“Transmitted on a leash”: anxious owners, anxious dogs


(HealthDay) —Cindy Leung, a dog obedience trainer, has a very anxious client who loves a very anxious breed, the Shetland Sheepdog.

“My [human] the student jumps at loud noises, ”Leung said. “It’s part of his personality. Loud and sudden noises make her jump. Something weird that appears in the environment surprises her. She has a very strong startle reflex, and her dogs have a strong startle reflex, and neither of them have good recovery. “

It’s Leung’s job to help sort out this issue so his client can win obedience contests, but the situation poses a real chicken or egg dilemma.

“Does the dog jump because my student jumps, because everyone jumps when she jumps, because we are all like:”What was? Oh, it was just a leaf falling from a tree. OK, ”Leung said. “Is the dog anxious because she is anxious?” Or does she jump because in the past her dogs jumped up and tried to run away? I can’t really tell you, and neither can she, because I asked her to. “

Animal researchers believe they now have the answer to this question.

A new study, published recently in the Journal of Veterinary Behavior, found that dogs pick up and absorb irritability from their owners, and this is what fuels anxiety-related behavior problems in dogs.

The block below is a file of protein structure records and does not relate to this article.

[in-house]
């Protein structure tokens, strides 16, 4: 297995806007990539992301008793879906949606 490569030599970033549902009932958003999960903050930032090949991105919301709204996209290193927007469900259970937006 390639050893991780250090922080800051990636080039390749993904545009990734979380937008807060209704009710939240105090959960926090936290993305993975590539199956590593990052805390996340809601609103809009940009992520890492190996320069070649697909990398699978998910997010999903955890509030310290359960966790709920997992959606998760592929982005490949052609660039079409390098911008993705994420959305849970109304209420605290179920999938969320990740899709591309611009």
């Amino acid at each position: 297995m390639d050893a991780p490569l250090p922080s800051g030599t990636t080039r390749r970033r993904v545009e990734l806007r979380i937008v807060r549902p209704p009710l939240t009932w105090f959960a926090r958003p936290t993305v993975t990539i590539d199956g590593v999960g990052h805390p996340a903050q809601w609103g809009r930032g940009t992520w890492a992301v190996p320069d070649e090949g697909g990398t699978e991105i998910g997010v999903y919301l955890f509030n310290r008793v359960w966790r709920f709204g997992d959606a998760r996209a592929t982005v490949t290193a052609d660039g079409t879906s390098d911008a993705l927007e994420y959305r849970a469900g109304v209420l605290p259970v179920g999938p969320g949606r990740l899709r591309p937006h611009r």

Co-researcher James Serpell is director of the Center for the Interaction of Animals and Society at the University of Pennsylvania School of Veterinary Medicine, in Philadelphia. He said, “The way dog ​​trainers say it, you can convey fear on a leash, so to speak. If you are a dog owner, you can send this anxiety message almost on a leash to the dog and the dog. dog can pick up on it. “

Importantly, the study rules out two other strong possible explanations for canine anxiety problems.

Leung’s student doesn’t make her Shelties nervous by being overprotective and responding quickly to any perceived threats, the researchers said. No evidence has been found that such “helicopter” dog parenting caused dogs to become reactive and neurotic.

The researchers also found no evidence that the dogs became anxious because their owners used overly coercive training methods, sending their dogs into a nervous fear.

Address anxiety

“They’ve eliminated both the training route and the parenting helicopter route,” Serpell said. “Their results indicate a direct effect of the owner’s personality on the dog’s behavior.”
For this study, the research team analyzed data from over 1,100 dog owners who participated in an online survey.

The questionnaire collected information on humans’ anxiety, training methods and protective behavior towards their dogs. Dogs’ fear and anxiety levels, as well as their emotional responsiveness to their humans, were also assessed through questions asked of owners.

Fear and anxiety in dogs did not differ much due to the training methods their humans used or the level of their protective instincts.

However, a dog’s anxiety-related behavior problems were significantly linked to their owner’s self-reported anxiety levels, investigators found.

“Dogs have co-evolved with humans and are extremely sensitive to the way their humans behave. Dogs constantly monitor their owners and kind of try to guess their behavior. Sometimes to the dog owner it seems odd. how well the dog seems to anticipate, how they’re feeling and what they’re going to do, “said Serpell.